Furthermore, The determination of SSI is based on age, disability, income, and limited resources. In contrast, the decision on SSDI disability payments is based on disability and work credit.

SSI beneficiaries are automatically eligible for Medicaid Health Care Coverage in most states. A person with SSDI is eligible for Medicare 24 months after receiving disability benefits or if diagnosed with Lou Gehrig’s disease (ALS).

FAQs

How do I qualify for Social Security Disability Income?

Social Security Disability Income Benefit is designed to pay monthly payments to people who are disabled and unable to work for at least a year.

To be eligible for Social Security Disability Income (SSDI), you must have paid into Social Security and tax contributions under the Federal Insurance Contributions Act (FICA).

According to the Social Security office, your medical condition or disability must be a qualifying disability.

What are Compassionate Allowances?

Compassionate Allowance is a term coined by the Social Security Administration (SSA) to define illnesses and other medical conditions that meet the criteria and requirements for receiving assistance. These conditions are considered the most severe disabilities.

Can I receive Social Security disability benefits and still work at the same time?

SSA awards monthly benefit amounts based on an individual’s inability to work due to illness or condition.

Benefits are paid to make up for the lack of work. Despite the limitation, SSI or SSDI recipients can work no more than 20 hours per week and still receive disability benefits.

Do disability benefits come out of my retirement contributions?

No, the SSD Benefit you receive does not come from your retirement contributions. This is because each month you collect a disability benefit, you also accrue additional retirement contributions and service credits.

Will my disability amount change when I turn 65?

No! The only change is the government pays the fund for your retirement benefits will change.

Does Social Security disability pay more than Social Security retirement?

No! If you’re receiving SSDI benefits, the amount will not change once you start SSI retirement benefits.

Will I lose my disability benefits if I retire before I turn 65?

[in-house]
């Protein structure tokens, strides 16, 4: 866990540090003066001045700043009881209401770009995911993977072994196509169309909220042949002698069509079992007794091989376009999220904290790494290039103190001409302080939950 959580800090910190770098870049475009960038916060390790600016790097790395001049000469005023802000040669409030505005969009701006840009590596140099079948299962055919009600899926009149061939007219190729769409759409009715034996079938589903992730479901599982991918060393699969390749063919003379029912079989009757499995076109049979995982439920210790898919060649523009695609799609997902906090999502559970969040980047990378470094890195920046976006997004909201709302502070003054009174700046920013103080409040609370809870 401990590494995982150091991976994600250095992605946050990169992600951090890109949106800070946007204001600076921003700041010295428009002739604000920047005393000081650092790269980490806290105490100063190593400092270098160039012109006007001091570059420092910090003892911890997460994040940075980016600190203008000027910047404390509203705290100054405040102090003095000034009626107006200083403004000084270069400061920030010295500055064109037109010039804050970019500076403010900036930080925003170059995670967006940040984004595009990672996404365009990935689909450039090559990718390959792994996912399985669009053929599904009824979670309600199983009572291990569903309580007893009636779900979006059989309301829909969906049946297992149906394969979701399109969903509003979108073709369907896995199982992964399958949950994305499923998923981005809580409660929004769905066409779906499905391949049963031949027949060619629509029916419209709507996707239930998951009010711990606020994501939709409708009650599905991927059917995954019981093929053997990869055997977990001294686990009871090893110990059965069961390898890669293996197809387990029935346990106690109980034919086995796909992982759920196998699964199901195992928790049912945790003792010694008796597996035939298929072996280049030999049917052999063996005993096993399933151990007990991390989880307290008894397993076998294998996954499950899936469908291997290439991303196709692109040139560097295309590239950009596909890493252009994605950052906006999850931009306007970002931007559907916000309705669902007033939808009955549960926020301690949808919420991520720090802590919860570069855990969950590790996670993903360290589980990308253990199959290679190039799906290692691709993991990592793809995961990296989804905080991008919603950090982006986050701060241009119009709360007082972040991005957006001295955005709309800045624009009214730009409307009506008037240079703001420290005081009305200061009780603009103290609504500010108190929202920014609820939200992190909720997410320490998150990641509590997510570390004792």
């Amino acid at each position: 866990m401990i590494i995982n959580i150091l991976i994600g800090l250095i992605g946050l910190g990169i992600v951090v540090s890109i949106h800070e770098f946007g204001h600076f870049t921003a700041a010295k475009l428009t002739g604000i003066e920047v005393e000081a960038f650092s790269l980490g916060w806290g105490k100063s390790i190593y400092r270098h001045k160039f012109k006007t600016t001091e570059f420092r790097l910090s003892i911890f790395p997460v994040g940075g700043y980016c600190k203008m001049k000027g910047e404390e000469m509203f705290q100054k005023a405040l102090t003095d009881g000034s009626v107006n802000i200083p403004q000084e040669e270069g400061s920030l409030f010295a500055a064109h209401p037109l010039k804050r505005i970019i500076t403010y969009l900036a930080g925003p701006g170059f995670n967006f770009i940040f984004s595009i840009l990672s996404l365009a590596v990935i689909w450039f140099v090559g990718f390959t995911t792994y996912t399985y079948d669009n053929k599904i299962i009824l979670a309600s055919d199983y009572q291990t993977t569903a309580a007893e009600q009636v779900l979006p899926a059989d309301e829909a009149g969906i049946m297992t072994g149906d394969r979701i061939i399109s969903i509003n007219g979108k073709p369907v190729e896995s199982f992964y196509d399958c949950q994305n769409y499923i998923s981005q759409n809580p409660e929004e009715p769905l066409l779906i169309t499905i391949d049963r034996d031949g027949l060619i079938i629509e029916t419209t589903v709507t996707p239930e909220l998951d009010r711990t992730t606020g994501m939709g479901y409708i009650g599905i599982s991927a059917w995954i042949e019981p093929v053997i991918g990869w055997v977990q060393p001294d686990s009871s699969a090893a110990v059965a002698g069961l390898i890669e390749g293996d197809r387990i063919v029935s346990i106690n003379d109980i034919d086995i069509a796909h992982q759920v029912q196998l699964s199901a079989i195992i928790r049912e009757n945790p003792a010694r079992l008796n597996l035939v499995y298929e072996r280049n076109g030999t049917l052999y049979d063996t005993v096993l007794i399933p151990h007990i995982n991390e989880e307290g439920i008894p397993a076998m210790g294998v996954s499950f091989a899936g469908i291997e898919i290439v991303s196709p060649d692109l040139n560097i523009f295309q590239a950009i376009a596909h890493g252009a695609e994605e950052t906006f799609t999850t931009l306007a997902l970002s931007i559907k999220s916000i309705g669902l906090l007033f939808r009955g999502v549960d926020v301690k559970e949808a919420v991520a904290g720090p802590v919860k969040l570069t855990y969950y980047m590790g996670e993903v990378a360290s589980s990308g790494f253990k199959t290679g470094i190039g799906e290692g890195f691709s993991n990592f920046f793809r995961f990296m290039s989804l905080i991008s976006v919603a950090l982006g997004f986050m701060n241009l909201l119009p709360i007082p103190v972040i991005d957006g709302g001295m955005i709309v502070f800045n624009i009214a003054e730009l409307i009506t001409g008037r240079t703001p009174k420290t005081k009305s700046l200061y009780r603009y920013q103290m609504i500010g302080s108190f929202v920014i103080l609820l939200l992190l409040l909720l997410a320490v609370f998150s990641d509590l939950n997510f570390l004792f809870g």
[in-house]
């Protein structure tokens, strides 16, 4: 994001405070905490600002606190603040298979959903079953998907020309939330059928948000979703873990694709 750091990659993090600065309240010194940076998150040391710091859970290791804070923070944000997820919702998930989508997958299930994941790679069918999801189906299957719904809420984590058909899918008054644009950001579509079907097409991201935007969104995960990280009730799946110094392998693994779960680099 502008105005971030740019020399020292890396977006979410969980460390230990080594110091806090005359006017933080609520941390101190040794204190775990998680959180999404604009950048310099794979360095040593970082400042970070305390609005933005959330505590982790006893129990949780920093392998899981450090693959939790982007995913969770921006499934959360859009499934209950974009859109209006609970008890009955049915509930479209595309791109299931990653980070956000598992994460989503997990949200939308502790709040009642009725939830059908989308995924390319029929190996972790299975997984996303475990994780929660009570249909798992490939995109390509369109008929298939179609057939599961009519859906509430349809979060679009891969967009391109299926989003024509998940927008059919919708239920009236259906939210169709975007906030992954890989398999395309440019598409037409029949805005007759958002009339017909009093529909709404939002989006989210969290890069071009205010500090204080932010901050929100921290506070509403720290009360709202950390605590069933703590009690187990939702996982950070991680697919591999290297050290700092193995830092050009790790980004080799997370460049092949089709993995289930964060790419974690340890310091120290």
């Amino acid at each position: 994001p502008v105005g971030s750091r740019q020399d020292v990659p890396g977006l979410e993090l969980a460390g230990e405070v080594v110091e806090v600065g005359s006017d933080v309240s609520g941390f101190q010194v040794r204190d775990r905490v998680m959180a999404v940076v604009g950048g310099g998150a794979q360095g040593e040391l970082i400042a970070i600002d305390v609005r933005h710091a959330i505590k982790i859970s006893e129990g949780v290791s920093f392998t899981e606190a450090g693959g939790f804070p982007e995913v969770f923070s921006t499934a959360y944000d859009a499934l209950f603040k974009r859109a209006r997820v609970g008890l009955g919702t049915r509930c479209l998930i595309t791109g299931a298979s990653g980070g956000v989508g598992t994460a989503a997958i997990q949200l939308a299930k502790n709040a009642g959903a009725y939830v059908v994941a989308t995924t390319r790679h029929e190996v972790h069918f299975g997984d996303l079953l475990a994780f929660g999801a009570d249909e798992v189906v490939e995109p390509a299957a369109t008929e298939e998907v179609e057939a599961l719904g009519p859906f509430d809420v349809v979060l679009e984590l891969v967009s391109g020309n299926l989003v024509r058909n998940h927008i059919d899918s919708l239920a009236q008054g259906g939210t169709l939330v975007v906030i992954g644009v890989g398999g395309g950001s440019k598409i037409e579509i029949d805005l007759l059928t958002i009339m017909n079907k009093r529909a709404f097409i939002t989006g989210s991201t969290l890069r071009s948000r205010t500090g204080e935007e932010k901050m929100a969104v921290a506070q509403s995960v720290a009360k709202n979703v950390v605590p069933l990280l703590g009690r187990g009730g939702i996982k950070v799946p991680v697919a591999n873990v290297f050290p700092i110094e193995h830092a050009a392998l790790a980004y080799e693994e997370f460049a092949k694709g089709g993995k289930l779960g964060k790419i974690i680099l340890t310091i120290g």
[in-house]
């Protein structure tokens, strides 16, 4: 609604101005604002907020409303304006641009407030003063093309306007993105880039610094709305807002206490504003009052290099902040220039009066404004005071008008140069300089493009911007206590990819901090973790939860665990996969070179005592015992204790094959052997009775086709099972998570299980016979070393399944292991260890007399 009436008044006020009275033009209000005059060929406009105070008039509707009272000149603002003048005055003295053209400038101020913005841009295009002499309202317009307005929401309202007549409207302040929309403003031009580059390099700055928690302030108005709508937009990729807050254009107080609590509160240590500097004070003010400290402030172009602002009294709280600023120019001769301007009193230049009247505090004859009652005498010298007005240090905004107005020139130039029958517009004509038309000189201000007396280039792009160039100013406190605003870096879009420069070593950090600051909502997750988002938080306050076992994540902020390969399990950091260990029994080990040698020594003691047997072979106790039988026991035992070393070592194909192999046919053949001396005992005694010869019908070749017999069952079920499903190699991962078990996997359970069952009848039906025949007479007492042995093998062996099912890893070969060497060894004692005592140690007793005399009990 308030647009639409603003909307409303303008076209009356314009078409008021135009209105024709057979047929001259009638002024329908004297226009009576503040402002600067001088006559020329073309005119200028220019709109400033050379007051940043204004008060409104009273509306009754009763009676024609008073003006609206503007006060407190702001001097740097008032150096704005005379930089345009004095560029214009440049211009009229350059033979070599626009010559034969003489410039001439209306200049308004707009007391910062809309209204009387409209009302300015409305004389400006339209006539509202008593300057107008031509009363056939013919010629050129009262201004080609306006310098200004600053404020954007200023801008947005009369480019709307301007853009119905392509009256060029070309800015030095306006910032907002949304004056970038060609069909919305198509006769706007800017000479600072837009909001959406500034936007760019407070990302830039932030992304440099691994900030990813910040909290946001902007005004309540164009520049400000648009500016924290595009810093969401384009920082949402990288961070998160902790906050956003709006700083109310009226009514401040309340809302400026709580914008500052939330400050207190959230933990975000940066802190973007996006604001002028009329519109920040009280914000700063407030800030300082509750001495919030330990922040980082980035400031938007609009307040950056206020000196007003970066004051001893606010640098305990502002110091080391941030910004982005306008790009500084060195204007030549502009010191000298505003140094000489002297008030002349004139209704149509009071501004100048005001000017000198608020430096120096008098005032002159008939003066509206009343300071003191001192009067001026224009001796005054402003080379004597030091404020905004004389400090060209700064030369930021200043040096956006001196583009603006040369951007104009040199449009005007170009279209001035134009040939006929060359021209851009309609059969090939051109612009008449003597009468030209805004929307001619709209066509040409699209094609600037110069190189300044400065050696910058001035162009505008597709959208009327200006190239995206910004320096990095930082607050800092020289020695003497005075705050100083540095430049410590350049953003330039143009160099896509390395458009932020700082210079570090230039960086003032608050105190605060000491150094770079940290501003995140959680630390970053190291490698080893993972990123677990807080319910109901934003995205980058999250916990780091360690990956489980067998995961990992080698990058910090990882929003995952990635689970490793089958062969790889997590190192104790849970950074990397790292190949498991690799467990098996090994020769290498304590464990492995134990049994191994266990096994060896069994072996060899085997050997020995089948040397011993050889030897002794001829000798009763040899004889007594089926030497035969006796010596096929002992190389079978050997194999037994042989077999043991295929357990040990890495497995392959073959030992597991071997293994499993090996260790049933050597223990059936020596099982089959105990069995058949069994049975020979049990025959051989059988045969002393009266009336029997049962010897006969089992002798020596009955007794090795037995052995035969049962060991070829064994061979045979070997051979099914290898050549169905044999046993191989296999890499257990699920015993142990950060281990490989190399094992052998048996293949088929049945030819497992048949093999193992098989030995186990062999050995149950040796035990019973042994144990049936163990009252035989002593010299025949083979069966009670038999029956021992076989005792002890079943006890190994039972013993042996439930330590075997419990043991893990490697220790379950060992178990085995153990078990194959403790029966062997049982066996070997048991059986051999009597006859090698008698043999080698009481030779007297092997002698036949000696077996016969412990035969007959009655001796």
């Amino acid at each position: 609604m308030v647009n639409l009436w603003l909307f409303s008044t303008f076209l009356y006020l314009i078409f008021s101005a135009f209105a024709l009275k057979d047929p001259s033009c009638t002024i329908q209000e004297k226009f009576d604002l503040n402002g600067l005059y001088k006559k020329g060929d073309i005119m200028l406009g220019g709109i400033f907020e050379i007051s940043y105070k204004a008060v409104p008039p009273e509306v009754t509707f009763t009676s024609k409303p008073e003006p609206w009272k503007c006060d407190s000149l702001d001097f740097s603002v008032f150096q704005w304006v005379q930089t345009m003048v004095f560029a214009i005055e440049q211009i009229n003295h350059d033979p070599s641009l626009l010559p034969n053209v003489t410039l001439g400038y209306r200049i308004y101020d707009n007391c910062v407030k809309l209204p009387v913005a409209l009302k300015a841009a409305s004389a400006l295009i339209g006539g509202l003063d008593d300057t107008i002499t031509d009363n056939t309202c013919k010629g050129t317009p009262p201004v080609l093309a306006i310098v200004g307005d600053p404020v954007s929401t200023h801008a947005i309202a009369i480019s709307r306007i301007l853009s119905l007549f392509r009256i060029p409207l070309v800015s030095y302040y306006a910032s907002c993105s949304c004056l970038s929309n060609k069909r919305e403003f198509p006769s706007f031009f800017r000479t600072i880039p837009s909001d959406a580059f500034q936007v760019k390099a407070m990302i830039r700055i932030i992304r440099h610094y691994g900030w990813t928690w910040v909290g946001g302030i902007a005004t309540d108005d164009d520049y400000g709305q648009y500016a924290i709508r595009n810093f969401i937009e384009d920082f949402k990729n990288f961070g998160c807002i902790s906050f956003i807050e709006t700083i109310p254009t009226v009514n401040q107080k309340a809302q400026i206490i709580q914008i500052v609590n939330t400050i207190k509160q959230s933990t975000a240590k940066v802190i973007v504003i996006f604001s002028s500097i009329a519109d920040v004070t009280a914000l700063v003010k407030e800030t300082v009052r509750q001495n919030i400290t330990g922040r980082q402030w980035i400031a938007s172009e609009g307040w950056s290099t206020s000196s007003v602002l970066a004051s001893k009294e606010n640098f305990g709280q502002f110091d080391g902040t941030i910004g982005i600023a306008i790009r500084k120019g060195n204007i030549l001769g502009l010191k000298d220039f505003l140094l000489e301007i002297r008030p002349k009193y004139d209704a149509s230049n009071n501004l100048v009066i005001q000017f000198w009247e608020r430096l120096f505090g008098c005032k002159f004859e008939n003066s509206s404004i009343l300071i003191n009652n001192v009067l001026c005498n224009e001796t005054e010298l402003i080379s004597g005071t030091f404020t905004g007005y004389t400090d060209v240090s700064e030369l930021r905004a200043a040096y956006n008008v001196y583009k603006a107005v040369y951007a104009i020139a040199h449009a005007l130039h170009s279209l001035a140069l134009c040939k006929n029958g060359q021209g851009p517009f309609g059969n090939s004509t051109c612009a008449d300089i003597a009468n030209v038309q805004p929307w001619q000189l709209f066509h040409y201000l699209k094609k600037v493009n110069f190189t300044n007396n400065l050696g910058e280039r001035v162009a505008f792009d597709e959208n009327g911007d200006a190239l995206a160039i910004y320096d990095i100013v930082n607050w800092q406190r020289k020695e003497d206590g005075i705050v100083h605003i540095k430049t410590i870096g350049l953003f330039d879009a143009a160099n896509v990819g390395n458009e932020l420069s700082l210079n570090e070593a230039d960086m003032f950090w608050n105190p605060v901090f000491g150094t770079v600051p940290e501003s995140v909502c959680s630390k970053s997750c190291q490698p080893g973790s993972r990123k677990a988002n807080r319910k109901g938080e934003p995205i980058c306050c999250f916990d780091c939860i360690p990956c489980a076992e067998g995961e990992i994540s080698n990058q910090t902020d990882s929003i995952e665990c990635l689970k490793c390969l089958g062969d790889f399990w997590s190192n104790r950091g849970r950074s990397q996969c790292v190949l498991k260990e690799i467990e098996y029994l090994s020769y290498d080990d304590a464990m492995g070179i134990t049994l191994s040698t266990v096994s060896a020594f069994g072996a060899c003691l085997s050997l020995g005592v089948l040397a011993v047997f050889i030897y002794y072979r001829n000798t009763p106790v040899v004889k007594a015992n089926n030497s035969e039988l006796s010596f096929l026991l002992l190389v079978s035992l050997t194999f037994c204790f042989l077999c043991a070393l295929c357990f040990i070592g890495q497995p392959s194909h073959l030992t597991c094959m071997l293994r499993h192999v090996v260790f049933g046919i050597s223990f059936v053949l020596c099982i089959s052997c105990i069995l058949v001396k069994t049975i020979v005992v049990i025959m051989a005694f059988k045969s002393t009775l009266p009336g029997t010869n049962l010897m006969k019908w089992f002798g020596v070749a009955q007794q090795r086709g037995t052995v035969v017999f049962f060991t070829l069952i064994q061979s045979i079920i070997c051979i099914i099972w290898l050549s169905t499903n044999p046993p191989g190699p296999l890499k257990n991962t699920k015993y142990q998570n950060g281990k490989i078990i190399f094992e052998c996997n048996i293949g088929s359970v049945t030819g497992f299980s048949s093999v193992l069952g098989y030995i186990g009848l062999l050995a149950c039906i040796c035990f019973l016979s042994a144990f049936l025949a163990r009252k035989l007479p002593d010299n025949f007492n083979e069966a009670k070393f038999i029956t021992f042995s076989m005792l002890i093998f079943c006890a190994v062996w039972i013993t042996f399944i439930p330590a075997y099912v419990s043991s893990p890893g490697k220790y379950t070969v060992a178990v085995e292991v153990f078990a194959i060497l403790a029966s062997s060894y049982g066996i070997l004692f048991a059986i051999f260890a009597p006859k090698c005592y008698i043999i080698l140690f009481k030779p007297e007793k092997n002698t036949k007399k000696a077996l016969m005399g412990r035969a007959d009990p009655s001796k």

No! once you turn 65, you’re SSDI benefits are converted to SSI retirement benefits. Your benefit amount would remain the same. You can review your information on the My Social Security website for additional information on your benefits.

Getting Medigap When Your Disability Benefits Change

If you experience a change in your disability status or simply want to review plan options that can assist with your out-of-pocket costs, we can help.

Our licensed insurance agents specialize in Medicare and can provide you with a full range of supplemental Medicare options.

Give us a call at the phone number above today! If now isn’t a good time, fill out our online request form, and one of our experts will reach out to you.

Written By:
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Lindsay Malzone, Lindsay Malzone is the Medicare editor for Medigap.com. She's been contributing to many well-known publications since 2017. Her passion is educating Medicare beneficiaries on all their supplemental Medicare options so they can make an informed decision on their healthcare coverage.
Reviewed By:
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Rodolfo Marrero, Rodolfo Marrero is one of the co-founders at Medigap.com. He has been helping consumers find the right coverage since the site was founded in 2013. Rodolfo is a licensed insurance agent that works hand-in-hand with the team to ensure the accuracy of the content.